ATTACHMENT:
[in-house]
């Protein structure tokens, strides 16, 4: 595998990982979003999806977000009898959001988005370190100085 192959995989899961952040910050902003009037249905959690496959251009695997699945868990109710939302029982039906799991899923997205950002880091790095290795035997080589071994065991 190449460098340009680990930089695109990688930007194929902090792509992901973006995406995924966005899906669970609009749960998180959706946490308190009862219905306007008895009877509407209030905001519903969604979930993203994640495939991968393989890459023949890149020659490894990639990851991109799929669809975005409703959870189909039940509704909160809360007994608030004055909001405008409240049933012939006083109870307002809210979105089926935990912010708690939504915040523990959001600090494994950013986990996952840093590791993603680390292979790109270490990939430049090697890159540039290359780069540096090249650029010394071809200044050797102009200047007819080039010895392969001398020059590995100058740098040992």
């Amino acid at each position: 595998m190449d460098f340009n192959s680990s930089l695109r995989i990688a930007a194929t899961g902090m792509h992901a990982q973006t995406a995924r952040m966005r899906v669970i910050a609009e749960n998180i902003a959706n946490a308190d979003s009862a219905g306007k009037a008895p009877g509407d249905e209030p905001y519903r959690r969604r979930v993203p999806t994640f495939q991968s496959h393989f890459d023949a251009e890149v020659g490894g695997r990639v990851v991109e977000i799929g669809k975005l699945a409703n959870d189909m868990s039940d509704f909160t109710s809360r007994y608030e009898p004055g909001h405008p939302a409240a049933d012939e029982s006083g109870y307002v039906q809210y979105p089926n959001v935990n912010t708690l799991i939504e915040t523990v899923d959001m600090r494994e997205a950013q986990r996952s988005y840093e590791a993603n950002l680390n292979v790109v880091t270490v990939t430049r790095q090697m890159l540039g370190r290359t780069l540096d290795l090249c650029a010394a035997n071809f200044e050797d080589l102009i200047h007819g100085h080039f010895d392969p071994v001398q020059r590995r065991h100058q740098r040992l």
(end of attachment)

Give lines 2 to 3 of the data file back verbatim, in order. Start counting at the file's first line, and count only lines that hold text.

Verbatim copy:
């Protein structure tokens, strides 16, 4: 595998990982979003999806977000009898959001988005370190100085 192959995989899961952040910050902003009037249905959690496959251009695997699945868990109710939302029982039906799991899923997205950002880091790095290795035997080589071994065991 190449460098340009680990930089695109990688930007194929902090792509992901973006995406995924966005899906669970609009749960998180959706946490308190009862219905306007008895009877509407209030905001519903969604979930993203994640495939991968393989890459023949890149020659490894990639990851991109799929669809975005409703959870189909039940509704909160809360007994608030004055909001405008409240049933012939006083109870307002809210979105089926935990912010708690939504915040523990959001600090494994950013986990996952840093590791993603680390292979790109270490990939430049090697890159540039290359780069540096090249650029010394071809200044050797102009200047007819080039010895392969001398020059590995100058740098040992």
């Amino acid at each position: 595998m190449d460098f340009n192959s680990s930089l695109r995989i990688a930007a194929t899961g902090m792509h992901a990982q973006t995406a995924r952040m966005r899906v669970i910050a609009e749960n998180i902003a959706n946490a308190d979003s009862a219905g306007k009037a008895p009877g509407d249905e209030p905001y519903r959690r969604r979930v993203p999806t994640f495939q991968s496959h393989f890459d023949a251009e890149v020659g490894g695997r990639v990851v991109e977000i799929g669809k975005l699945a409703n959870d189909m868990s039940d509704f909160t109710s809360r007994y608030e009898p004055g909001h405008p939302a409240a049933d012939e029982s006083g109870y307002v039906q809210y979105p089926n959001v935990n912010t708690l799991i939504e915040t523990v899923d959001m600090r494994e997205a950013q986990r996952s988005y840093e590791a993603n950002l680390n292979v790109v880091t270490v990939t430049r790095q090697m890159l540039g370190r290359t780069l540096d290795l090249c650029a010394a035997n071809f200044e050797d080589l102009i200047h007819g100085h080039f010895d392969p071994v001398q020059r590995r065991h100058q740098r040992l």